Paul Scheer sheds some light on The Room, lets us in on a secret in The Disaster Artist, and answers your questions. Plus, we explore the origins of midnight movies and take a look at IMDb's Top 10 Stars of 2017.
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I searched YouTube to find this, because I'd seen John Dies At The End,
and I wanted to see one of the leads in that - Chase (a name which was
once nice, but, is now sorely overused) Williamson.
Lately, I've seen 'actors' putting their own 'trivia' listings in pages
about themselves, and I've seen people who've made films, which, are
not just amateurish, but, will never - ever - be shown anywhere, never
seen by anyone (but, by themselves) posting this garbage here, under
the guise it'll help them get 'exposure.'
Wrong. It won't. It's not just annoying, it confuses people.
This short - The Barista - almost comes close to straddling this line.
It is well put-together, but, in this day and age of Macs and iMovie,
anyone can put together something with a semblance of polish.
My problem with The Barista is its one of these projects which is
similar to a joke... a long- winded joke, which, does have a punchline.
The question is, whether-or-not the build-up to the punchline is worth
the drawn-out preamble to it.
As the synopsis of The Barista says, the barista of the title may, or
may not have a dark secret.
The problem here, is once you remove the opening, credits and all, and
the end - credits, as well, you're left with a 'joke' which is played
out over approximately 5-6minutes.
Once the viewer understands what the 'secret' may-or-may not be (15
seconds), I really think this is nothing more than a big, BIG yawn.
There's a terrific short, named Bambi Meets Godzilla. If you've never
heard of, or seen it. You should look for it, I believe it's probably
It's animated, and the whole film is perhaps a minute.
It begins with a shot of the titular Bambi, eating grass, as the title
appears, it gives way to the opening credits - the whole time, Bambi's
just chomping on the grass. ; 'idea conceived by...,' Gpdzilla
originally designed by...' And on, and on.
This goes on for perhaps 30 seconds.
When the opening credits do end, a giant Godzilla-foot comes slamming
down on top of Bambi, and, all that's left are four splayed deer legs
protruding out from under Godzilla's foot.
After this, the credits role - again; 'the end,' and then the
perfunctory 'drawn by,' etc. credits role.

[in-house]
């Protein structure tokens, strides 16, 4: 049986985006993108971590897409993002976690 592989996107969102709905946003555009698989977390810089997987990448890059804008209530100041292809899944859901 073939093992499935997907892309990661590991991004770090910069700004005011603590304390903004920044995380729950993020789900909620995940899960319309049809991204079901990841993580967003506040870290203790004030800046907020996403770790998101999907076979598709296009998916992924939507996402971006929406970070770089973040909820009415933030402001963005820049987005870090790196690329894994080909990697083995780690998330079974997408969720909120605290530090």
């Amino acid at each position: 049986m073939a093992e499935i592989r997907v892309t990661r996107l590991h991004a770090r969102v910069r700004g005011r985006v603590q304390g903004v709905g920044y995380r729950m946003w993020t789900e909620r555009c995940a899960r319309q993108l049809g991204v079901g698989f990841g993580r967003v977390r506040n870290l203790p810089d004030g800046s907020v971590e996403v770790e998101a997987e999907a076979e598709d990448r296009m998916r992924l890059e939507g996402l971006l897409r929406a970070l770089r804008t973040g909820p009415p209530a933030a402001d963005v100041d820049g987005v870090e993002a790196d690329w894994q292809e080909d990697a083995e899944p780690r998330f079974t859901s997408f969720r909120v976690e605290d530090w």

Here, they realised the build-up,to the joke was important, but, they
also knew not to go on SO along, and, even though this film is very
well-known, and well-liked (and deservedly so), it's designed so the
viewer starts to get antsy with the length of the opening credits - and
as I said; the whole film is under a minute.
Now, compare Bambi Meets Godzilla - a big build-up for a quick
punch-line, to The Barista - also a big build-up to a quick punchline,
but, the interminable length of The Barista is way, way too long.
As for Mr. Williamson, he's not bad - not terrible, but, still, I do t
see anything which separates him from a plethora of '25-35 y.o. white
males' (a quick bit about me; I DO work in the legit film business -
'legit' being film and television work, and that's how we look at ALL
actors; in partitioned groups. There's not enough there of Mr.
Williamson to say he's memorable, but, he does have a pm engaging
As for the other roles, I believe the actress who's at the register is
Amanda fuller, and I must say - even though she's on-camera for
probably under 30secs in total, I liked her. The actor who's the
customer - who instigates this whole thing - Morgan Brown (I DESPISE
hyphenated names, and 3-named people. Trying to 'separate' oneself from
the crowd should be your abilities, NOT a gimmick - NOT your name), in
a way, I feel bad for him, because, he's stuck doing variation upon
variation of the same build-up, and has to (needlessly) do this for
almost the entire length!
He is a bit Paul Giamatti-ish, in his appearance here, and, though I
credit him for being stuck doing a thankless drone, I wish I'd seen him
do more than just the same one-note shtick.
I think the 'blame' for my dislike of this goes to the
behind-the-camera people, who are a little too impressed with what they
felt would be a 'har-har,' funny ... with-a-twist (sorry - no
spoilers), but, couldn't stop just going on-and-on, rather than just
edit this down to perhaps 1.30.
There's MANY actors (I know quite a few), who are such egomaniacs, they
count the number of lines they have, and compare it to others in the
cast, and get in hissy fits, if they feel they should get 'more lines.'
The ones I like and respect - as well as many others in the business -
are the ones, however, who've no problem surrounding themselves with
talented co-stars, because they u dress down its not just one
'ingredient' which makes a good meal, great. It's a combination- and
how they're put-together.
When one's sure of themselves, they don't need to be built-up with
adjectives, I.e., 'most lines, biggest trailer, most screen-time,' etc.
They're secure enough to allow others to work, and sure enough to know
it's not the length, as much as how good the end-result will be.
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